Eighteen-year-old Anna Foster wants the American dream: life and liberty to pursue happiness. But as the only child of the President of the United States, every detail of Anna's life is constantly monitored by the media, the public and her very protective parents--who are backed up by a battalion of Secret Service agents that safeguard Anna from any danger, including the perils of first dates. Charming and irreverent, Anna just wants the freedom to live life like any other teenager--which means ditching the agents who are seriously curbing her good times. While on a diplomatic trip to Europe with her parents, Anna extracts a promise from her father, the President, which allows her a night alone, unescorted. But when her dad has a change of heart, Anna decides to take things into her own hands. In a wild escape, incognito Anna meets mysterious stranger Ben Calder, who reluctantly aids her European getaway. Reveling in her newfound independence, Anna decides to take Europe by storm, accompanied by the ever-so-dashing Ben. As Anna's madcap European adventure takes her farther from her family and brings her closer to Ben, she's dreading the day her holiday will come to an end. Because the most powerful man in the free world is her father, Anna knows that she has a lot more to worry about than getting grounded. But before she can face the President, she has to find a way tell Ben the truth about her identity and risk getting her heart broken--the one thing her father can't fix.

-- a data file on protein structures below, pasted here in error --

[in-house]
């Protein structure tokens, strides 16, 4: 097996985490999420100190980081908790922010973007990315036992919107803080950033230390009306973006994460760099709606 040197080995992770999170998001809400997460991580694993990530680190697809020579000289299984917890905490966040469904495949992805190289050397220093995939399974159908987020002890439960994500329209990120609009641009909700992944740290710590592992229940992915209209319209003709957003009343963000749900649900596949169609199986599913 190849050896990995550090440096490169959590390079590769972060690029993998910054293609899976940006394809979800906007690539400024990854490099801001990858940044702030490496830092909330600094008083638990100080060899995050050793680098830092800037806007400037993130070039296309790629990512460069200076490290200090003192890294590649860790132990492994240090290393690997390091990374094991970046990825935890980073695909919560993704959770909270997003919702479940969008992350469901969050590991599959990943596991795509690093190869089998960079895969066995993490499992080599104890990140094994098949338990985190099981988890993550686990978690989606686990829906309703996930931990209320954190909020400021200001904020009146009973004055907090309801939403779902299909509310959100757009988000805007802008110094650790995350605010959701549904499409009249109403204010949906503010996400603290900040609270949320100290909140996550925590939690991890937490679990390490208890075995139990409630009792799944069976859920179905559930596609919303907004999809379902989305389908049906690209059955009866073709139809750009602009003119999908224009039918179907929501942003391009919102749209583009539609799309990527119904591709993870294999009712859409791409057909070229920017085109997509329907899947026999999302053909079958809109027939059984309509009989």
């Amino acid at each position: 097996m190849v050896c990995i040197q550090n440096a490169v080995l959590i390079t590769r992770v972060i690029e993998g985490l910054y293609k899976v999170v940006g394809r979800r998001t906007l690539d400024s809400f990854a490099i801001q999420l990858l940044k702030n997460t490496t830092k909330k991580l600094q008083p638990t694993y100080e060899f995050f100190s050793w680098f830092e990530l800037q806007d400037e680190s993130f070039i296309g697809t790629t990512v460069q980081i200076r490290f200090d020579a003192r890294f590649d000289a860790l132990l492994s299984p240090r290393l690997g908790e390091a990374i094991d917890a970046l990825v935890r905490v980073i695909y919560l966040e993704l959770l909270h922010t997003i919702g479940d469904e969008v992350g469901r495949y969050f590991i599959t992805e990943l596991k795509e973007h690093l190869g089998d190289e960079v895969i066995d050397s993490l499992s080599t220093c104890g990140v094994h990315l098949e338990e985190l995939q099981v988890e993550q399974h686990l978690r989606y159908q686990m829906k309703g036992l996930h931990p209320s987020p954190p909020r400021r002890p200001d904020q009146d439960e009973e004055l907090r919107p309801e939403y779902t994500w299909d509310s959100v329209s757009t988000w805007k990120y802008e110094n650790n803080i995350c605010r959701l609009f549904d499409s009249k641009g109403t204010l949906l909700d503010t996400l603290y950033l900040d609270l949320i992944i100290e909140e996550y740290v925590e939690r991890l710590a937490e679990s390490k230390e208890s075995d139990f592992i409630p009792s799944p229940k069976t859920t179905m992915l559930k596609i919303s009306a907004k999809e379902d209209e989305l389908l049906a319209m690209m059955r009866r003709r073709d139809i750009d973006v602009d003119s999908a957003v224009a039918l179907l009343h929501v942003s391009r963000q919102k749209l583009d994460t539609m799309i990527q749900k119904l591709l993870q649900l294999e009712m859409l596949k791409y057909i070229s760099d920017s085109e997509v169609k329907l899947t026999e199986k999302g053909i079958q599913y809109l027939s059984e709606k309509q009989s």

Though its title suggests the flat-footed literalism of "Poetic Justice," there actually is a Liberty being chased in this romantic comedy. That's the code name of Anna Foster (Mandy Moore), a freedom-hungry First Daughter and a pouty, selfish 18-year-old trapped in a security bubble. But the movie stumbles trying to stay in the footfalls left before it by "Roman Holiday" and "It Happened One Night." Liberty eventually runs off through most of Europe with Ben Calder (Matthew Goode), who rescues her from her plexiglass prison. Resemblances to screwball comedies aside, it should also be noted that "Chasing Liberty" is the sacrificial first studio release of 2004; this means that the movie is like a Secret Service agent taking a bullet for the President. — Elvis Mitchell
2004-01-09 | Elvis Mitchell | Read the New York Times Review of Chasing Liberty